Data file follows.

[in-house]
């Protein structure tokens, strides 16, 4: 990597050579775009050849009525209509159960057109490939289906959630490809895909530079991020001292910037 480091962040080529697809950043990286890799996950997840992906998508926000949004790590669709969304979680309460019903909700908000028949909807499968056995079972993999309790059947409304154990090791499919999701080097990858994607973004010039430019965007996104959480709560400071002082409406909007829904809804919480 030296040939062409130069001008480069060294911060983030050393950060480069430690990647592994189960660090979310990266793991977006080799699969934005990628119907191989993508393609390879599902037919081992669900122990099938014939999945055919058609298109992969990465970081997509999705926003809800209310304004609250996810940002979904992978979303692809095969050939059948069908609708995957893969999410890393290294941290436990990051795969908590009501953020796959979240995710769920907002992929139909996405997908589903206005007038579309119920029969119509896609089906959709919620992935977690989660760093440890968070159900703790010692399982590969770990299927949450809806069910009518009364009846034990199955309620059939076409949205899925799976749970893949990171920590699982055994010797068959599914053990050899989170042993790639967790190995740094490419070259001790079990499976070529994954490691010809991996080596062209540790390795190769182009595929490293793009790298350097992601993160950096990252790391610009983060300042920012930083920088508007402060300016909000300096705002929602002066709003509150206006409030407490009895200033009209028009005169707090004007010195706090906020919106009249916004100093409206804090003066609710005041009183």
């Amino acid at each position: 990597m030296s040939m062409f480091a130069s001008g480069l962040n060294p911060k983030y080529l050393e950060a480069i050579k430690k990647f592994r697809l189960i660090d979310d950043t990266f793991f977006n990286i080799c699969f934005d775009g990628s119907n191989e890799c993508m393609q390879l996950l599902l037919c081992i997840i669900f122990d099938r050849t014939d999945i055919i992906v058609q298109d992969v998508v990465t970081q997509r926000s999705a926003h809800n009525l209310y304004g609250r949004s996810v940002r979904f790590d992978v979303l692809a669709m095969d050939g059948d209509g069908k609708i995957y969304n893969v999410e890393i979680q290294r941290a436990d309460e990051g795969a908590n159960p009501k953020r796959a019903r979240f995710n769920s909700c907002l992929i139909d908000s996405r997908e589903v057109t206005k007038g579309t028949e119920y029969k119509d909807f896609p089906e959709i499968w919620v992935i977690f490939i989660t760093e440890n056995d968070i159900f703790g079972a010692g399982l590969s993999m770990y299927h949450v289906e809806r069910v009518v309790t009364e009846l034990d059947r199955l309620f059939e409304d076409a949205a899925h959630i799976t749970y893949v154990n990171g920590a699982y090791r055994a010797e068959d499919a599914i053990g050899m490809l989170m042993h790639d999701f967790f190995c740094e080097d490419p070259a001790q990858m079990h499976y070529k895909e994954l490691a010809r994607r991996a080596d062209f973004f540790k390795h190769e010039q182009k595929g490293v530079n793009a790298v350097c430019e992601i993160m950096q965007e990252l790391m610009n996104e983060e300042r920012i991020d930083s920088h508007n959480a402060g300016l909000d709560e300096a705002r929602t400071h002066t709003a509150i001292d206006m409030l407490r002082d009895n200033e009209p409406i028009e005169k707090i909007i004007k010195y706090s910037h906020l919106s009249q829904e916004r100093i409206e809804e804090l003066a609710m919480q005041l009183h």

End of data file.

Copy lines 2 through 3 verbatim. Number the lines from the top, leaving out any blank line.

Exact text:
């Protein structure tokens, strides 16, 4: 990597050579775009050849009525209509159960057109490939289906959630490809895909530079991020001292910037 480091962040080529697809950043990286890799996950997840992906998508926000949004790590669709969304979680309460019903909700908000028949909807499968056995079972993999309790059947409304154990090791499919999701080097990858994607973004010039430019965007996104959480709560400071002082409406909007829904809804919480 030296040939062409130069001008480069060294911060983030050393950060480069430690990647592994189960660090979310990266793991977006080799699969934005990628119907191989993508393609390879599902037919081992669900122990099938014939999945055919058609298109992969990465970081997509999705926003809800209310304004609250996810940002979904992978979303692809095969050939059948069908609708995957893969999410890393290294941290436990990051795969908590009501953020796959979240995710769920907002992929139909996405997908589903206005007038579309119920029969119509896609089906959709919620992935977690989660760093440890968070159900703790010692399982590969770990299927949450809806069910009518009364009846034990199955309620059939076409949205899925799976749970893949990171920590699982055994010797068959599914053990050899989170042993790639967790190995740094490419070259001790079990499976070529994954490691010809991996080596062209540790390795190769182009595929490293793009790298350097992601993160950096990252790391610009983060300042920012930083920088508007402060300016909000300096705002929602002066709003509150206006409030407490009895200033009209028009005169707090004007010195706090906020919106009249916004100093409206804090003066609710005041009183």
């Amino acid at each position: 990597m030296s040939m062409f480091a130069s001008g480069l962040n060294p911060k983030y080529l050393e950060a480069i050579k430690k990647f592994r697809l189960i660090d979310d950043t990266f793991f977006n990286i080799c699969f934005d775009g990628s119907n191989e890799c993508m393609q390879l996950l599902l037919c081992i997840i669900f122990d099938r050849t014939d999945i055919i992906v058609q298109d992969v998508v990465t970081q997509r926000s999705a926003h809800n009525l209310y304004g609250r949004s996810v940002r979904f790590d992978v979303l692809a669709m095969d050939g059948d209509g069908k609708i995957y969304n893969v999410e890393i979680q290294r941290a436990d309460e990051g795969a908590n159960p009501k953020r796959a019903r979240f995710n769920s909700c907002l992929i139909d908000s996405r997908e589903v057109t206005k007038g579309t028949e119920y029969k119509d909807f896609p089906e959709i499968w919620v992935i977690f490939i989660t760093e440890n056995d968070i159900f703790g079972a010692g399982l590969s993999m770990y299927h949450v289906e809806r069910v009518v309790t009364e009846l034990d059947r199955l309620f059939e409304d076409a949205a899925h959630i799976t749970y893949v154990n990171g920590a699982y090791r055994a010797e068959d499919a599914i053990g050899m490809l989170m042993h790639d999701f967790f190995c740094e080097d490419p070259a001790q990858m079990h499976y070529k895909e994954l490691a010809r994607r991996a080596d062209f973004f540790k390795h190769e010039q182009k595929g490293v530079n793009a790298v350097c430019e992601i993160m950096q965007e990252l790391m610009n996104e983060e300042r920012i991020d930083s920088h508007n959480a402060g300016l909000d709560e300096a705002r929602t400071h002066t709003a509150i001292d206006m409030l407490r002082d009895n200033e009209p409406i028009e005169k707090i909007i004007k010195y706090s910037h906020l919106s009249q829904e916004r100093i409206e809804e804090l003066a609710m919480q005041l009183h």